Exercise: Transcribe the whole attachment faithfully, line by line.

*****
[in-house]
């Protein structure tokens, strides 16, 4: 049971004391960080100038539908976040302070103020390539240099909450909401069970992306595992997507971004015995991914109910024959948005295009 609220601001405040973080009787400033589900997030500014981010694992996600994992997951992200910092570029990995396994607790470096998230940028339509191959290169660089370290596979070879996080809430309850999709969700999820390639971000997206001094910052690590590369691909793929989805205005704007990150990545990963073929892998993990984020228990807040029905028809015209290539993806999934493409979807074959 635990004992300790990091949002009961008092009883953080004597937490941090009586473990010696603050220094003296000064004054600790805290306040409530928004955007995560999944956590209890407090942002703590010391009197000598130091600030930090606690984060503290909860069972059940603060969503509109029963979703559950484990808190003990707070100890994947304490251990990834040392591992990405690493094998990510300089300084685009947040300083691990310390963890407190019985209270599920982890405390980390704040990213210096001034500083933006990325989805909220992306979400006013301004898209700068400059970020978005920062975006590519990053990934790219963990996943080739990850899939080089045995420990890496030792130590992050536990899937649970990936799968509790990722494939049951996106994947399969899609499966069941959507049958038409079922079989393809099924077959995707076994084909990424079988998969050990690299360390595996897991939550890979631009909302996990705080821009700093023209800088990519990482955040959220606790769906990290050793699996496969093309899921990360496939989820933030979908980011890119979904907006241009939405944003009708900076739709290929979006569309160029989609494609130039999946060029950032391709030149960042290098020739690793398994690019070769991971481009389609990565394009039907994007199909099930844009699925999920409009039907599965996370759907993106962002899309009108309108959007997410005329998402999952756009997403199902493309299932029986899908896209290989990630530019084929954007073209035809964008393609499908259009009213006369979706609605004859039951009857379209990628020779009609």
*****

[in-house]
């Protein structure tokens, strides 16, 4: 049971004391960080100038539908976040302070103020390539240099909450909401069970992306595992997507971004015995991914109910024959948005295009 609220601001405040973080009787400033589900997030500014981010694992996600994992997951992200910092570029990995396994607790470096998230940028339509191959290169660089370290596979070879996080809430309850999709969700999820390639971000997206001094910052690590590369691909793929989805205005704007990150990545990963073929892998993990984020228990807040029905028809015209290539993806999934493409979807074959 635990004992300790990091949002009961008092009883953080004597937490941090009586473990010696603050220094003296000064004054600790805290306040409530928004955007995560999944956590209890407090942002703590010391009197000598130091600030930090606690984060503290909860069972059940603060969503509109029963979703559950484990808190003990707070100890994947304490251990990834040392591992990405690493094998990510300089300084685009947040300083691990310390963890407190019985209270599920982890405390980390704040990213210096001034500083933006990325989805909220992306979400006013301004898209700068400059970020978005920062975006590519990053990934790219963990996943080739990850899939080089045995420990890496030792130590992050536990899937649970990936799968509790990722494939049951996106994947399969899609499966069941959507049958038409079922079989393809099924077959995707076994084909990424079988998969050990690299360390595996897991939550890979631009909302996990705080821009700093023209800088990519990482955040959220606790769906990290050793699996496969093309899921990360496939989820933030979908980011890119979904907006241009939405944003009708900076739709290929979006569309160029989609494609130039999946060029950032391709030149960042290098020739690793398994690019070769991971481009389609990565394009039907994007199909099930844009699925999920409009039907599965996370759907993106962002899309009108309108959007997410005329998402999952756009997403199902493309299932029986899908896209290989990630530019084929954007073209035809964008393609499908259009009213006369979706609605004859039951009857379209990628020779009609």